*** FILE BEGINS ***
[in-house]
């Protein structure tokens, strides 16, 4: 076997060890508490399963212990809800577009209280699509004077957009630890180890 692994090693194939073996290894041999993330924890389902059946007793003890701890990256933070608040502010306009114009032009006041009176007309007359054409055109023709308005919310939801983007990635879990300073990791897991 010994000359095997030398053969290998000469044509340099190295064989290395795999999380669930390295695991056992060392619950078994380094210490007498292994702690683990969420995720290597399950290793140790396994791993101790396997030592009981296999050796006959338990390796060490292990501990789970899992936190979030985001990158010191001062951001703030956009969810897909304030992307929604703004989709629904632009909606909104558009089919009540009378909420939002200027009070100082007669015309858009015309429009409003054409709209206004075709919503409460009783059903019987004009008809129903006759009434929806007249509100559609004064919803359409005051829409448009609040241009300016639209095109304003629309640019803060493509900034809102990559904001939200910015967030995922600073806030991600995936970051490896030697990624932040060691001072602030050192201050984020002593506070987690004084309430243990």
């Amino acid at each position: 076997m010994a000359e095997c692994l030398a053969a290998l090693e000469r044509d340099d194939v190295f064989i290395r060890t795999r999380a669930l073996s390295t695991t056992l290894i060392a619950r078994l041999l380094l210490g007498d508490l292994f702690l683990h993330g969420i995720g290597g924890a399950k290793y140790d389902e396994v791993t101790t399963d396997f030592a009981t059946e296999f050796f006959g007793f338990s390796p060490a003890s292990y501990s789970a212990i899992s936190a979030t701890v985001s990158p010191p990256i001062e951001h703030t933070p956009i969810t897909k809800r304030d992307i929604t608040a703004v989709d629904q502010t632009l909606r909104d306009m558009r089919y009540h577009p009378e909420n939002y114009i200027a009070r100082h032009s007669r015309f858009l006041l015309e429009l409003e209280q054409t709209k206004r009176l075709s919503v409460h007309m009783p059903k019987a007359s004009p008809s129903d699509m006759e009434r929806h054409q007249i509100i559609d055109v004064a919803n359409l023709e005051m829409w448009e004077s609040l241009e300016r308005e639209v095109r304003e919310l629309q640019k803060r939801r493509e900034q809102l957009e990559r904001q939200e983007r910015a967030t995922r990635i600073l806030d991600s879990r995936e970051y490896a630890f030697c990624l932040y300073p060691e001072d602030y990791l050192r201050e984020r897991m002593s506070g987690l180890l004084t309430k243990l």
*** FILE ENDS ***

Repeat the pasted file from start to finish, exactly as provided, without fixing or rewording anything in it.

[in-house]
């Protein structure tokens, strides 16, 4: 076997060890508490399963212990809800577009209280699509004077957009630890180890 692994090693194939073996290894041999993330924890389902059946007793003890701890990256933070608040502010306009114009032009006041009176007309007359054409055109023709308005919310939801983007990635879990300073990791897991 010994000359095997030398053969290998000469044509340099190295064989290395795999999380669930390295695991056992060392619950078994380094210490007498292994702690683990969420995720290597399950290793140790396994791993101790396997030592009981296999050796006959338990390796060490292990501990789970899992936190979030985001990158010191001062951001703030956009969810897909304030992307929604703004989709629904632009909606909104558009089919009540009378909420939002200027009070100082007669015309858009015309429009409003054409709209206004075709919503409460009783059903019987004009008809129903006759009434929806007249509100559609004064919803359409005051829409448009609040241009300016639209095109304003629309640019803060493509900034809102990559904001939200910015967030995922600073806030991600995936970051490896030697990624932040060691001072602030050192201050984020002593506070987690004084309430243990």
């Amino acid at each position: 076997m010994a000359e095997c692994l030398a053969a290998l090693e000469r044509d340099d194939v190295f064989i290395r060890t795999r999380a669930l073996s390295t695991t056992l290894i060392a619950r078994l041999l380094l210490g007498d508490l292994f702690l683990h993330g969420i995720g290597g924890a399950k290793y140790d389902e396994v791993t101790t399963d396997f030592a009981t059946e296999f050796f006959g007793f338990s390796p060490a003890s292990y501990s789970a212990i899992s936190a979030t701890v985001s990158p010191p990256i001062e951001h703030t933070p956009i969810t897909k809800r304030d992307i929604t608040a703004v989709d629904q502010t632009l909606r909104d306009m558009r089919y009540h577009p009378e909420n939002y114009i200027a009070r100082h032009s007669r015309f858009l006041l015309e429009l409003e209280q054409t709209k206004r009176l075709s919503v409460h007309m009783p059903k019987a007359s004009p008809s129903d699509m006759e009434r929806h054409q007249i509100i559609d055109v004064a919803n359409l023709e005051m829409w448009e004077s609040l241009e300016r308005e639209v095109r304003e919310l629309q640019k803060r939801r493509e900034q809102l957009e990559r904001q939200e983007r910015a967030t995922r990635i600073l806030d991600s879990r995936e970051y490896a630890f030697c990624l932040y300073p060691e001072d602030y990791l050192r201050e984020r897991m002593s506070g987690l180890l004084t309430k243990l």